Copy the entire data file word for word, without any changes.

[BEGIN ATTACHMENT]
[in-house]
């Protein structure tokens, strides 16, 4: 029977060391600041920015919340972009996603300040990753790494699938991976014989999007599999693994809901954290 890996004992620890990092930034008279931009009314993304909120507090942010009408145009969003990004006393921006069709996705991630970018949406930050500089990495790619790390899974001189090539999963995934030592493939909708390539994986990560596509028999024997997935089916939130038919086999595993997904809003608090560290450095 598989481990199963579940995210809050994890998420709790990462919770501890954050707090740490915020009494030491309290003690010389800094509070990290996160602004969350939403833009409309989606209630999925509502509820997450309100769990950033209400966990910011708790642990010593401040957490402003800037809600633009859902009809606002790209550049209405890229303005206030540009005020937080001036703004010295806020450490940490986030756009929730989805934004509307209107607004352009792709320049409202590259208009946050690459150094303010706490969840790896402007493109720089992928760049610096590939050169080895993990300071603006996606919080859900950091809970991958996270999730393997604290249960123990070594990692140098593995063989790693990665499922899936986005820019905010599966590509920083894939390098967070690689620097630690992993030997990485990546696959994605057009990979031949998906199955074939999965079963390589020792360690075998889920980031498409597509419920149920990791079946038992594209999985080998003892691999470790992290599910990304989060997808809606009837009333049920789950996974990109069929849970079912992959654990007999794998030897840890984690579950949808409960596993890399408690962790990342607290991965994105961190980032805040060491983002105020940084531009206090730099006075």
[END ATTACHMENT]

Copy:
[in-house]
């Protein structure tokens, strides 16, 4: 029977060391600041920015919340972009996603300040990753790494699938991976014989999007599999693994809901954290 890996004992620890990092930034008279931009009314993304909120507090942010009408145009969003990004006393921006069709996705991630970018949406930050500089990495790619790390899974001189090539999963995934030592493939909708390539994986990560596509028999024997997935089916939130038919086999595993997904809003608090560290450095 598989481990199963579940995210809050994890998420709790990462919770501890954050707090740490915020009494030491309290003690010389800094509070990290996160602004969350939403833009409309989606209630999925509502509820997450309100769990950033209400966990910011708790642990010593401040957490402003800037809600633009859902009809606002790209550049209405890229303005206030540009005020937080001036703004010295806020450490940490986030756009929730989805934004509307209107607004352009792709320049409202590259208009946050690459150094303010706490969840790896402007493109720089992928760049610096590939050169080895993990300071603006996606919080859900950091809970991958996270999730393997604290249960123990070594990692140098593995063989790693990665499922899936986005820019905010599966590509920083894939390098967070690689620097630690992993030997990485990546696959994605057009990979031949998906199955074939999965079963390589020792360690075998889920980031498409597509419920149920990791079946038992594209999985080998003892691999470790992290599910990304989060997808809606009837009333049920789950996974990109069929849970079912992959654990007999794998030897840890984690579950949808409960596993890399408690962790990342607290991965994105961190980032805040060491983002105020940084531009206090730099006075």